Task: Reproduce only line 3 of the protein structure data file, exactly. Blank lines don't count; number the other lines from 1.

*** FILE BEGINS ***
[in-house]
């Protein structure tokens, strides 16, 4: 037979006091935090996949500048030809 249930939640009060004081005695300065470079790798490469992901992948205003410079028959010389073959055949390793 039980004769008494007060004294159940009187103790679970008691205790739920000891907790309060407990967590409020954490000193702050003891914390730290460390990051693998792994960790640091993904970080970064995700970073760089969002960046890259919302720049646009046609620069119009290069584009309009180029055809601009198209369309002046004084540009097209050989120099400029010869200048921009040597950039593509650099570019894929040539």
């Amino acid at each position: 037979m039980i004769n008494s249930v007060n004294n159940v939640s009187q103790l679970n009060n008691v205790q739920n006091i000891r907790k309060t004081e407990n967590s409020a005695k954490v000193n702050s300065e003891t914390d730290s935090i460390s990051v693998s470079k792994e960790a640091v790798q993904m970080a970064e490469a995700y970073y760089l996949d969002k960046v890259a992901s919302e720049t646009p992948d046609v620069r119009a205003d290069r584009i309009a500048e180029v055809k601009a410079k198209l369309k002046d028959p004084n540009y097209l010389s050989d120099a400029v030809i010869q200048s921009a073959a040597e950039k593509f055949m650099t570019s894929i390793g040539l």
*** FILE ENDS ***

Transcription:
């Amino acid at each position: 037979m039980i004769n008494s249930v007060n004294n159940v939640s009187q103790l679970n009060n008691v205790q739920n006091i000891r907790k309060t004081e407990n967590s409020a005695k954490v000193n702050s300065e003891t914390d730290s935090i460390s990051v693998s470079k792994e960790a640091v790798q993904m970080a970064e490469a995700y970073y760089l996949d969002k960046v890259a992901s919302e720049t646009p992948d046609v620069r119009a205003d290069r584009i309009a500048e180029v055809k601009a410079k198209l369309k002046d028959p004084n540009y097209l010389s050989d120099a400029v030809i010869q200048s921009a073959a040597e950039k593509f055949m650099t570019s894929i390793g040539l």